A long-form NYT article by Chris Buckley and Keith Bradsher somehow fails to convince, in the sense that it makes it out that Xi backtracked. If Xi and his emissary took the deal to near-completion, the motivation for him backing out (‘last minute switch’) is not well laid out. That is the article’s major weakness. Therefore, it is quite likely that the truth might lie elsewhere.
That is what Nikkei Asia Review articles have been trying to establish. I had already blogged on one of them earlier. Frankly, I found those articles more interesting and insightful than the one by these two gentlemen. The second article I read in NAR points out that Xi’ colleagues rejected an ‘unequal’ deal. Indeed, the article clearly exposes the lie that Trump was always desperate to do a deal. In fact, a deal was as much in Xi’ interest as it was in Trump’s interest, if not more. But, China’s nationalism and mistaken aggression trumped (pun intended) Xi’s intentions to settle the trade dispute.
Perhaps, it was Xi or his Communist Party or both believe that China’s moment under the sun cannot be denied. In fact, Chris Buckley and Keith Bradsher point out how China’s strident aggression against South Korea backfired:
Mr. Xi’s strategy of engaging in a war of words against other countries has often overreached. In a dispute with South Korea over Seoul’s decision to let the United States deploy an antimissile system, China struck a hard line against the country — only to find itself a year later in a losing position with limited options.
It does look like, however, that Xi is far less in control than is commonly accepted. After all, during this recent Washington trip, his Trade emissary was no longer called Xi’s ‘Special Representative’.
A friend wrote that something similar happened in 2014 during his visit to India:
There were unmistakable signs that his views were not going down well with the foreign policy bureaucracy, or with the think tanks dealing with India. His sin: to call for a settlement of border dispute with India at an early date. The Chinese have taken the position since at least the 1980’s that it would take long to find a solution.
Another thing that stood out: he did not know that his Army was intruding into Indian territory even as he was launching his talks with our Prime Minister. He has made large-scale changes in the structure of the PLA, and has tried to make the other Arms less unequal vis-a-vis the Army, but as late as 2017, the problems had not gone away.
Even the ‘Belt and Road’ initiative was less about a grand strategy but more a series of attempts by local governments and their enterprises to drum up businesses for themselves:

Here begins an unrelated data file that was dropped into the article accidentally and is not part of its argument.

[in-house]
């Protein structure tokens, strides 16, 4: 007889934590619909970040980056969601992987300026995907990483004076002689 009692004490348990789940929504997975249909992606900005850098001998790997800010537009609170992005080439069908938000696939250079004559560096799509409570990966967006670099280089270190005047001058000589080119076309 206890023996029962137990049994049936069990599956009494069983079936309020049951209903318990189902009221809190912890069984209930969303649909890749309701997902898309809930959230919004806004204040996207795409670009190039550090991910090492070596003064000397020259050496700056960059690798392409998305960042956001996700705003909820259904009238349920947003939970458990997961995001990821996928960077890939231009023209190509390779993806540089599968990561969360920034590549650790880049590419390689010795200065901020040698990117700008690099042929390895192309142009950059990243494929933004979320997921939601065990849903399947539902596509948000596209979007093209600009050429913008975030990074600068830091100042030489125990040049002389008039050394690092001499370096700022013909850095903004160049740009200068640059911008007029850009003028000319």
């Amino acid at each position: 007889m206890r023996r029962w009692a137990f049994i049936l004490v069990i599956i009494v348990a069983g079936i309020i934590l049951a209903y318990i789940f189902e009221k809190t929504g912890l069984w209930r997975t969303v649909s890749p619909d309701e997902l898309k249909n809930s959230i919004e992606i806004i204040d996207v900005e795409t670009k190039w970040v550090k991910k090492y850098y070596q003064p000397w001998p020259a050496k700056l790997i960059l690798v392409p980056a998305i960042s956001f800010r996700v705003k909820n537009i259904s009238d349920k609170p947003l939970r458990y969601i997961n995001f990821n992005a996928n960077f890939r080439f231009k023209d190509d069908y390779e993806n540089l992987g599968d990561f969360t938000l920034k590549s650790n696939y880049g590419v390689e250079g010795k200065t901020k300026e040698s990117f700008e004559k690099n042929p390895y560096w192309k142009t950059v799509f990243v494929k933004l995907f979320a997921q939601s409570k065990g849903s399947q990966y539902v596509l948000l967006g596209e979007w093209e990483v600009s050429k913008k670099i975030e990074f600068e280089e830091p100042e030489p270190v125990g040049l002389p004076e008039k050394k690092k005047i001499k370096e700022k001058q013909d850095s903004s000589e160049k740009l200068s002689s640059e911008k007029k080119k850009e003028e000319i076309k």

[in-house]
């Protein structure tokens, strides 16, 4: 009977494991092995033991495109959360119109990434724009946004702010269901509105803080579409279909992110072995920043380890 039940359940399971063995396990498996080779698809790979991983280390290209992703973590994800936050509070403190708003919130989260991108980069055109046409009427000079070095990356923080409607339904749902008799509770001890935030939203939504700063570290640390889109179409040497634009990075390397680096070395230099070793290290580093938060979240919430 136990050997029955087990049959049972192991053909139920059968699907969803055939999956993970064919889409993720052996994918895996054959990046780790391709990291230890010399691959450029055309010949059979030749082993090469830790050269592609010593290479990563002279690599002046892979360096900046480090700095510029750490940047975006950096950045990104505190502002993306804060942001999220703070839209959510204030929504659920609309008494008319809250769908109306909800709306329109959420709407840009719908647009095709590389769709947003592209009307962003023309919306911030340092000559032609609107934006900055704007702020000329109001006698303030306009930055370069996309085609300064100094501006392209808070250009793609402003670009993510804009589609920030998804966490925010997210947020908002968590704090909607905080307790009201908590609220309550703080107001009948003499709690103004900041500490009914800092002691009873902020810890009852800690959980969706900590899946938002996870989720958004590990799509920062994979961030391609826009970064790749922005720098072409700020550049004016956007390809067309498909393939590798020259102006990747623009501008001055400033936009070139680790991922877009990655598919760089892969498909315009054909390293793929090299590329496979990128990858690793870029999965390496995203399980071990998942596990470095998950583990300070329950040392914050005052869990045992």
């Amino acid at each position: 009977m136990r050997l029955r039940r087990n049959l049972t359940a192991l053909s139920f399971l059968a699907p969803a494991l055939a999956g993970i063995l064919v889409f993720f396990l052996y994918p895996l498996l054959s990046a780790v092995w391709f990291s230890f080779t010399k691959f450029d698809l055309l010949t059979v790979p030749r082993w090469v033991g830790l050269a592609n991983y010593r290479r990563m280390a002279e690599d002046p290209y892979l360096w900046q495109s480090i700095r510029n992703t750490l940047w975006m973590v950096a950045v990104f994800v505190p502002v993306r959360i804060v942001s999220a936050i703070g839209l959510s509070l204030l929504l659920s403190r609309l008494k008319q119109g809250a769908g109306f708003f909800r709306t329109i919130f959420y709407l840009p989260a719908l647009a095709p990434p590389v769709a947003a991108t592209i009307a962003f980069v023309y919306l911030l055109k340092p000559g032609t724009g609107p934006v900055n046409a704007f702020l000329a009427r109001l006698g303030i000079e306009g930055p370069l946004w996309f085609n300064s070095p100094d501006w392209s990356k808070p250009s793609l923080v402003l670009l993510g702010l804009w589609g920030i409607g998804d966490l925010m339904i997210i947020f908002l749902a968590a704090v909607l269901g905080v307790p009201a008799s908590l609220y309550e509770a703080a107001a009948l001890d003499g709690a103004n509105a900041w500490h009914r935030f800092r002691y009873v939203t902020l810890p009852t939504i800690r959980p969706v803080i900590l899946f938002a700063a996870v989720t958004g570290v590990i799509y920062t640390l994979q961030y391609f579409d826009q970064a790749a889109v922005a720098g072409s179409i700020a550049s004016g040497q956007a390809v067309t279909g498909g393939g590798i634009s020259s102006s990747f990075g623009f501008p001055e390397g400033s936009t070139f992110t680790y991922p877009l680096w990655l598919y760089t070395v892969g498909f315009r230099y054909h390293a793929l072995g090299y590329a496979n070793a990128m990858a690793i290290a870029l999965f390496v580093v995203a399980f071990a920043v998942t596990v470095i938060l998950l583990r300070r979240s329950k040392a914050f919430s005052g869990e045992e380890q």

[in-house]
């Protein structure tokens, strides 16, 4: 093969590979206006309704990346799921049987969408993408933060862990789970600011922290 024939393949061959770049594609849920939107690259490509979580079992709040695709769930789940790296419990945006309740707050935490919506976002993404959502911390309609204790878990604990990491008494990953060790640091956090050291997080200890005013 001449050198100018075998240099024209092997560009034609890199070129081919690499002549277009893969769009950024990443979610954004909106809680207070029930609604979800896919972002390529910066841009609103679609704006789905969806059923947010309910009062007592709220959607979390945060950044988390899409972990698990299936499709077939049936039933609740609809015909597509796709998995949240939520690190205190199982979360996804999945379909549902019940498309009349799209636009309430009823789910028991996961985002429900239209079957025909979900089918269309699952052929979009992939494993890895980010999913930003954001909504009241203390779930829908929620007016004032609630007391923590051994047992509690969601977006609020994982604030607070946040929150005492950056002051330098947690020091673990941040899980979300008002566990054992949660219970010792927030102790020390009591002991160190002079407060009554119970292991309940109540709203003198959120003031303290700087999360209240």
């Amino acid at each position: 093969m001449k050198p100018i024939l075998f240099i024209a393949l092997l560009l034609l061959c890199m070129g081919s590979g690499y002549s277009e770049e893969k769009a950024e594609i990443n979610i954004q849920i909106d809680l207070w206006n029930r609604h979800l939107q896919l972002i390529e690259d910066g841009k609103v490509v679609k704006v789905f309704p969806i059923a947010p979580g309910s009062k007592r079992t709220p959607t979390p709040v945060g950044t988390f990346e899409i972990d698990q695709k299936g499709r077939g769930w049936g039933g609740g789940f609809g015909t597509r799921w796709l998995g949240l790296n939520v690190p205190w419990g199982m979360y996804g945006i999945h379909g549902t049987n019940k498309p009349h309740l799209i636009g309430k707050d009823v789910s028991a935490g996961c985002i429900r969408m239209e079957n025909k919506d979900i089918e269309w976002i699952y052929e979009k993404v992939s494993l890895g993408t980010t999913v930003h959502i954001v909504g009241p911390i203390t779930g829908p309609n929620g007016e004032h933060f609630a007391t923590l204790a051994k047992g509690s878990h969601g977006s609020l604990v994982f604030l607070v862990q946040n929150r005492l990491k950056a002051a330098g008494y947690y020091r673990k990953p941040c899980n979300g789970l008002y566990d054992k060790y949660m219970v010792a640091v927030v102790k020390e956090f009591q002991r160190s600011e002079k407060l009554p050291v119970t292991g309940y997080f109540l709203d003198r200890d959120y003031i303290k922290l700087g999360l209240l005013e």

Those who defend the Belt and Road against the charge of debt-trap diplomacy are technically correct. But those same defenders also tend to portray the lack of competitive tenders and over-reliance on Chinese construction companies in Belt and Road projects as “problems” that detract from the initiative’s promise. They miss the central role of the SOE infrastructure-complex interest group in driving the Belt and Road. Structures that funnel projects funded by state banks to Chinese SOEs aren’t “problems” from China’s perspective–they are the whole point. [Link]
In other words, according to Andrew Batson, there is no strategy to trap partner countries in debt through diplomacy. All that Xi did, according to him, was to:
The fact that this model was dubbed the “Belt and Road Initiative” and turned into a national grand strategy by Xi Jinping effectively gave the SOE infrastructure complex carte blanche to pursue whatever projects they can get away with. These projects were no longer just money-makers for SOEs, but became a way to advance China’s national grand strategy–thereby immunizing them from criticism and scrutiny. [Link]
Whether or not there is a grand strategy to trap countries in debt, that is the result and that is how I would interpret critics of the OBOR project like Brahama Chellaney.
Anyway, that is a digression. But, the key is that Xi may have projected himself China’s strongman and may have anointed himself the core and also removed term limits on himself but he may not be fully in control. That is what may have torpedoed the US-China trade deal.
Postscript: It is not going to be easy for the United States to win this cold war compared to the earlier one. As Andrew Batson points out, for political rivals, China and the United States are far more economically integrated than they should be. In my view, that is a consequence of a huge strategic miscalculation on the part of America and of the capture of American elites by China.